I keep running into a roadblock with my recipes. Salting is the key element to seasoning food […] I’ve read that Diamond Crystal Kosher salt, with its large flakes, weighs half as much by volume as table salt, with its tiny grains. In other words, a half cup of table salt packs in as much salt as a whole cup of Diamond Crystal. (Morton’s Kosher supposedly weighs in between the two, at 3/4 cup). […]

Salt Type Weight of
1/4 cup (grams)
Weight of
1/4 cup (ounces)
Percent of
Diamond Crystal Kosher
Morton’s Table Salt 76.0 2.68 59%
Morton Pickling Salt 74.0 2.61 61%
La Baleine Coarse Sea Salt 66.8 2.36 68%
La Baleine Fine Sea Salt 64.8 2.29 70%
Morton’s Kosher Salt 62.0 2.19 73%
Diamond Crystal Kosher Salt 45.2 1.59 100%
Maldon Sea Salt 33.2 1.17 136%

 
-Mike Vrobel, Salt by Weight, Dad Cooks Dinner

Diamond Crystal Kosher salt is the kind we use. So let’s see… that means that 1 Tbsp weighs 11.3gm and 1 tsp weighs 3.77gm.

I don’t see anywhere on the Hot Bread Kitchen website a specification for what kind of kosher salt they use. I wonder if it’s Morton’ or Diamond Crystal Kosher Salt….

And weirdo that I am, I’d like to see the yeast listed in grams too. So here’s my best guess at the gram equivalents.

Bialys #2 adapted from The Hot Bread Kitchen: Artisanal Baking from Around the World:
Pâte Fermentée
    120 g lukewarm water
    2/3 teaspoon active dry yeast (1.87gm – so, 2gm?)
    180 g bread flour
    1 teaspoon Kosher salt (3.77gm – so, 4gm??)
Dough
    320 g lukewarm water
    464 g bread flour
    150 g pâte fermentée (risen and deflated and cut into walnut-sized pieces)
    3/4 teaspoon active dry yeast (2.13gm – so, 2gm??)
    1 tablespoon Kosher salt (11.3gm – so, 11gm??)

Hey!! why not make the amount of pâte fermentée that’s required? What am I supposed to do with the extra?

14 July 2016, 07:11 I know I keep harping on the salt. But really, it’s driving me crazy that the Hot Bread Kitchen doesn’t specify the weight for the salt (or the yeast).

So I just worked out the baker’s percentage. I’m guessing that Hot Bread Kitchen must be using Diamond Crystal kosher salt – the percentage works out to 2.09%. If it was Morton’s Kosher salt, it would be 4% salt – that’s way too high!!

I’m in the middle of reading Harold McGee’s book, Keys to Good Cooking and he’s with me on this:

Measuring salt correctly is one of the biggest challenges in cooking from recipes. Many recipes specify volumes of salt but not the kind of salt, and so don’t really tell the cook exactly how much salt to use. It’s always best to specify salt quantities by weight, not volume. […] A good amount of salt is a weight equivalent to 2 percent of the weight of the flour: or, in volume measures, 1/2 teaspoon of granulated salt for every cup of flour.
 
– Harold McGee, Basic Kitchen Resources: Water, the Pantry, and the Refrigerator, p.73, Breads, p. 376, Keys to Good Cooking

Correction!!! I just recalculated the Hot Bread Kitchen recipe. The percentage is 2.3% salt if it’s Diamond Crystal and 3.8% if it’s Morton’s….

Hmmm… maybe use a little less salt?

And I’ll make half the preferment. (It’s crazy to have 150gm of preferment floating around!) I’ll use a scant 1/2 tsp (1.8gm) kosher salt and in the dough itself 9gm instead of 11gm.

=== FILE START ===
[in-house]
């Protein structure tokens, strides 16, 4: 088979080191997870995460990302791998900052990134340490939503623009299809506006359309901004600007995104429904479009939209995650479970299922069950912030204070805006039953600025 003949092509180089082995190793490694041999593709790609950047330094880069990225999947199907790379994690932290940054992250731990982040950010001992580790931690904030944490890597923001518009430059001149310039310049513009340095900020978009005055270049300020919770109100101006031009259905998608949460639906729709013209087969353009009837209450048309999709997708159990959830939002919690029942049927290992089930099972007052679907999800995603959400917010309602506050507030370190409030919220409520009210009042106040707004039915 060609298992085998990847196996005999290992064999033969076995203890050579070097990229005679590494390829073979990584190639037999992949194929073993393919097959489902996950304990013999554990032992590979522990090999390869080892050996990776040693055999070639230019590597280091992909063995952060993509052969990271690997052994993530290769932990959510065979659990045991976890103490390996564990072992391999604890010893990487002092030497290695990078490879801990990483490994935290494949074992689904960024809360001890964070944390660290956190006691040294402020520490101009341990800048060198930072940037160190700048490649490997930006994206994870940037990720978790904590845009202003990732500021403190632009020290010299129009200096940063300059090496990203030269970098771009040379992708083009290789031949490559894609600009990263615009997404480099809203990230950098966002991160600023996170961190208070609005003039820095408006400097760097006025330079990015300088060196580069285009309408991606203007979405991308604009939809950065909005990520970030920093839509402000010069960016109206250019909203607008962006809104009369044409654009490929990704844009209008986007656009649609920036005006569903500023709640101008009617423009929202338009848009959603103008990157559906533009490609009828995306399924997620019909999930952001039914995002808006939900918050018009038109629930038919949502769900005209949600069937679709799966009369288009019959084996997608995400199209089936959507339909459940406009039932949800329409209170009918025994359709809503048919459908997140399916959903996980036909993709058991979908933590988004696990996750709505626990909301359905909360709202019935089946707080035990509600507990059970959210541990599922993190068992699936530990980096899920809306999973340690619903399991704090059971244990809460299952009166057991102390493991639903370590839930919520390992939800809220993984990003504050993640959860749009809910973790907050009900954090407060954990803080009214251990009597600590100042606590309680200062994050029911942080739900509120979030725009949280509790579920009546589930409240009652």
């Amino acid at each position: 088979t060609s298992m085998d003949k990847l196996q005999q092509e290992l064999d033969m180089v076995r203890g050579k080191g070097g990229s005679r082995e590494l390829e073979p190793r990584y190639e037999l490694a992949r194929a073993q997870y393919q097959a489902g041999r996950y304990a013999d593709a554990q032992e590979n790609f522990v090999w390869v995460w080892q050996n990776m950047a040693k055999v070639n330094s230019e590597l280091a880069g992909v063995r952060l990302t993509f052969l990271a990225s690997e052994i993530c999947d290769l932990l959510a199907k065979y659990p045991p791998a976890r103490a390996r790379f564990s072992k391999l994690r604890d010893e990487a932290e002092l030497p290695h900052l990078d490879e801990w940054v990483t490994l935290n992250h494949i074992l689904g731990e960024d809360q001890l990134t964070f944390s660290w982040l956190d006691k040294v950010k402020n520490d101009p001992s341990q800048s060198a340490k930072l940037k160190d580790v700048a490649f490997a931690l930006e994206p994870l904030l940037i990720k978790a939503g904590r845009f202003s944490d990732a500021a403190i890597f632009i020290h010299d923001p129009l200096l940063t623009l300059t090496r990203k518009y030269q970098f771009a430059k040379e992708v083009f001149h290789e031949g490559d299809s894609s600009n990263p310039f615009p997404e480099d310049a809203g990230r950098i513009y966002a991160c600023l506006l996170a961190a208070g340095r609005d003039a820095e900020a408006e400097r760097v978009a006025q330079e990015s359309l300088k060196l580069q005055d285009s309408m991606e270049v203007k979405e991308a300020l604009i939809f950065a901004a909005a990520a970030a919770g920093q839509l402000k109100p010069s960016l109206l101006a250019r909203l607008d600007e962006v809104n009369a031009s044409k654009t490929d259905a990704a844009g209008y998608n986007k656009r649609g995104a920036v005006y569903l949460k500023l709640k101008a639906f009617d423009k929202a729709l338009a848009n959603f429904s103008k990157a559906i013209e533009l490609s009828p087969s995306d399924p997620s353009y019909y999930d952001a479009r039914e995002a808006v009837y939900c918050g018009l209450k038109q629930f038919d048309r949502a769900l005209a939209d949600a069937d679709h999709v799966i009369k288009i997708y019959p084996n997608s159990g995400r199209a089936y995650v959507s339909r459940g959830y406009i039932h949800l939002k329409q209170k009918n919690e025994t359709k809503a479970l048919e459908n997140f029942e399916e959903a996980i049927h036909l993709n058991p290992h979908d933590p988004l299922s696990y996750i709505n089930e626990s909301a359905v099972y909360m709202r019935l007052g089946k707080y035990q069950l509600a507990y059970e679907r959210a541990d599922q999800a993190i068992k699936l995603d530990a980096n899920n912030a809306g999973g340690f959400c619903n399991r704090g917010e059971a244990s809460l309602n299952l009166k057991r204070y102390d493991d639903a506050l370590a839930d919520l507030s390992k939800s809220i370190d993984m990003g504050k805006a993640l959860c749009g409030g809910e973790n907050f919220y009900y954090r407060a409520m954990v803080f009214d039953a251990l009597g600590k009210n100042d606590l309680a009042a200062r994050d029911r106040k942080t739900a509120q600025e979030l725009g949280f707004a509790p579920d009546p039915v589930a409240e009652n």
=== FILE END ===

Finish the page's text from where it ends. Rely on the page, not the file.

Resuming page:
08:32 Isn’t the internet handy? Thanks to Karen K’s note and Google books “look inside!”, I was able to track down the answer about what kind of Kosher salt Hot Bread Kitchen calls for:

HBK recommends Diamond Crystal salt.
 
– Karen K, message to BBBs
 
We never use cup measurements in the bakery-everything is measured by weight to guarantee accuracy.
…………………
Salt is always kosher salt and I use Diamond Crystal brand. If you use another brand of kosher salt, such as Morton’s, the same volume or weight measure of salt will be twice as salty, so use half as much.
…………………
You can’t talk about bialys without talking about my friend Mimi Sheraton, the former New York Times restaurant critic. Her book The Bialy Eaters is the most captivating piece of food writing I’ve ever read. Within the parameters she outlines, I set off to make the best bialy in New York. […]
BIALY DOUGH
1½ cups/320 g LUKEWARM WATER
3½ cups plus 2 tablespoons/465 g BREAD FLOUR, plus more for shaping
½ cup plus 2 tablespoons/150 g (risen and deflated) PÂTE FERMENTÉE (
page 126), cut into walnut-size pieces
¾ teaspoon ACTIVE DRY YEAST
1 tablespoon KOSHER SALT […]
 
– Jessamyn Waldman Rodriguez, “Notes on Equipment and Ingredients”, “Traditional Onion Bialys”, The Hot Bread Kitchen Cookbook: Artisanal Baking from Around the World, p. 20, 22, 159

Okay, Rogriguez is confused, isn’t she? Sure, the volume will be different depending on how coarsely ground salt is. But weight is weight. A kilo of kosher salt (Morton’s or Diamond Crystal) weighs the same as a kilo of feathers.

And. She weighs everything, eh? So, why are the yeast and salt amounts by volume? :stomp: :stomp:

15 July 2016 06:09 I know that after being so cold all spring, I promised not to complain about it being too warm, but this humid heat is getting to me. In spite of the violent rain in the early morning yesterday, it was still poisonously hot all day. And a second wild rain in the early evening – with the sun still shining(!) – didn’t bring all that much relief. I just didn’t have the heart to make the starter last night.